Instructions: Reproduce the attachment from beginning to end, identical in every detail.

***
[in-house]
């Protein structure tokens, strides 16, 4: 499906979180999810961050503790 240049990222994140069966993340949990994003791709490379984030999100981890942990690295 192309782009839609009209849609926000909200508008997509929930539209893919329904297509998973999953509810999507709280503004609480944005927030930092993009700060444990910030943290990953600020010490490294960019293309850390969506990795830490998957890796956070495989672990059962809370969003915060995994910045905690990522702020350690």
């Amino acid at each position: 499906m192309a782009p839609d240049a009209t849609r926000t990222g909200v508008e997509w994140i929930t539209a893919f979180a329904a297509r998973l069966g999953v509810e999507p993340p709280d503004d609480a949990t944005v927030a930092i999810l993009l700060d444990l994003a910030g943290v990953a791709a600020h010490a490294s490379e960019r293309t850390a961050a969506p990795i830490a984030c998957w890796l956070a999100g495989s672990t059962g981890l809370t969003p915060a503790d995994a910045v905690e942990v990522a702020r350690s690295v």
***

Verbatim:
[in-house]
């Protein structure tokens, strides 16, 4: 499906979180999810961050503790 240049990222994140069966993340949990994003791709490379984030999100981890942990690295 192309782009839609009209849609926000909200508008997509929930539209893919329904297509998973999953509810999507709280503004609480944005927030930092993009700060444990910030943290990953600020010490490294960019293309850390969506990795830490998957890796956070495989672990059962809370969003915060995994910045905690990522702020350690």
């Amino acid at each position: 499906m192309a782009p839609d240049a009209t849609r926000t990222g909200v508008e997509w994140i929930t539209a893919f979180a329904a297509r998973l069966g999953v509810e999507p993340p709280d503004d609480a949990t944005v927030a930092i999810l993009l700060d444990l994003a910030g943290v990953a791709a600020h010490a490294s490379e960019r293309t850390a961050a969506p990795i830490a984030c998957w890796l956070a999100g495989s672990t059962g981890l809370t969003p915060a503790d995994a910045v905690e942990v990522a702020r350690s690295v």